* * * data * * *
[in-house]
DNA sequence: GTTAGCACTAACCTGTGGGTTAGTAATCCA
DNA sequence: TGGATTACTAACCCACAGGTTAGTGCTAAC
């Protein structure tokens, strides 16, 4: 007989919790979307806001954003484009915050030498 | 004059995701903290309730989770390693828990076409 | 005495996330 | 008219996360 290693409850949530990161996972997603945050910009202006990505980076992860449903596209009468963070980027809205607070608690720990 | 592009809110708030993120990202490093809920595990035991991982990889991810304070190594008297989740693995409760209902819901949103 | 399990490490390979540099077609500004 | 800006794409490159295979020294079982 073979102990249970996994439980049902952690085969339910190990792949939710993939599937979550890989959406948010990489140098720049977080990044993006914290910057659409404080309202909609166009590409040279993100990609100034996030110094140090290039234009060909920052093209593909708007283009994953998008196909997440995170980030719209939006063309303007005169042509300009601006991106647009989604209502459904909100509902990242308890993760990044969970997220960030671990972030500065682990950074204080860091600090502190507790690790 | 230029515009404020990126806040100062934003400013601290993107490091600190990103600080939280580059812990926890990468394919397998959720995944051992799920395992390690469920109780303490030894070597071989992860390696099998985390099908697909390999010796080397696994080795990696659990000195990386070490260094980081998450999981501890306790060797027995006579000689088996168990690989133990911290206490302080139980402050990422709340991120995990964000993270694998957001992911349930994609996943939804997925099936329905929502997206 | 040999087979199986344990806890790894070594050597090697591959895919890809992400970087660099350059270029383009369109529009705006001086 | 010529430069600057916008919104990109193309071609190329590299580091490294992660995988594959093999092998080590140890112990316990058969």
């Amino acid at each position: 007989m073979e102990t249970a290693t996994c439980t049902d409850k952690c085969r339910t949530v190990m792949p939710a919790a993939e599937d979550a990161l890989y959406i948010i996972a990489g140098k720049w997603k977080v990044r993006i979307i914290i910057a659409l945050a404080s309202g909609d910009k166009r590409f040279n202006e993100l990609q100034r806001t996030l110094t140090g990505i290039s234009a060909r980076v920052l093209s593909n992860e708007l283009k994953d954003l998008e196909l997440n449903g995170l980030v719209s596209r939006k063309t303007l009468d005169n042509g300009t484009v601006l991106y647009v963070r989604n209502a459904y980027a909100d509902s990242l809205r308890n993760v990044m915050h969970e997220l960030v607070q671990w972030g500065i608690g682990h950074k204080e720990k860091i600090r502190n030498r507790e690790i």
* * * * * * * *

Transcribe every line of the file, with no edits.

[in-house]
DNA sequence: GTTAGCACTAACCTGTGGGTTAGTAATCCA
DNA sequence: TGGATTACTAACCCACAGGTTAGTGCTAAC
């Protein structure tokens, strides 16, 4: 007989919790979307806001954003484009915050030498 | 004059995701903290309730989770390693828990076409 | 005495996330 | 008219996360 290693409850949530990161996972997603945050910009202006990505980076992860449903596209009468963070980027809205607070608690720990 | 592009809110708030993120990202490093809920595990035991991982990889991810304070190594008297989740693995409760209902819901949103 | 399990490490390979540099077609500004 | 800006794409490159295979020294079982 073979102990249970996994439980049902952690085969339910190990792949939710993939599937979550890989959406948010990489140098720049977080990044993006914290910057659409404080309202909609166009590409040279993100990609100034996030110094140090290039234009060909920052093209593909708007283009994953998008196909997440995170980030719209939006063309303007005169042509300009601006991106647009989604209502459904909100509902990242308890993760990044969970997220960030671990972030500065682990950074204080860091600090502190507790690790 | 230029515009404020990126806040100062934003400013601290993107490091600190990103600080939280580059812990926890990468394919397998959720995944051992799920395992390690469920109780303490030894070597071989992860390696099998985390099908697909390999010796080397696994080795990696659990000195990386070490260094980081998450999981501890306790060797027995006579000689088996168990690989133990911290206490302080139980402050990422709340991120995990964000993270694998957001992911349930994609996943939804997925099936329905929502997206 | 040999087979199986344990806890790894070594050597090697591959895919890809992400970087660099350059270029383009369109529009705006001086 | 010529430069600057916008919104990109193309071609190329590299580091490294992660995988594959093999092998080590140890112990316990058969």
């Amino acid at each position: 007989m073979e102990t249970a290693t996994c439980t049902d409850k952690c085969r339910t949530v190990m792949p939710a919790a993939e599937d979550a990161l890989y959406i948010i996972a990489g140098k720049w997603k977080v990044r993006i979307i914290i910057a659409l945050a404080s309202g909609d910009k166009r590409f040279n202006e993100l990609q100034r806001t996030l110094t140090g990505i290039s234009a060909r980076v920052l093209s593909n992860e708007l283009k994953d954003l998008e196909l997440n449903g995170l980030v719209s596209r939006k063309t303007l009468d005169n042509g300009t484009v601006l991106y647009v963070r989604n209502a459904y980027a909100d509902s990242l809205r308890n993760v990044m915050h969970e997220l960030v607070q671990w972030g500065i608690g682990h950074k204080e720990k860091i600090r502190n030498r507790e690790i």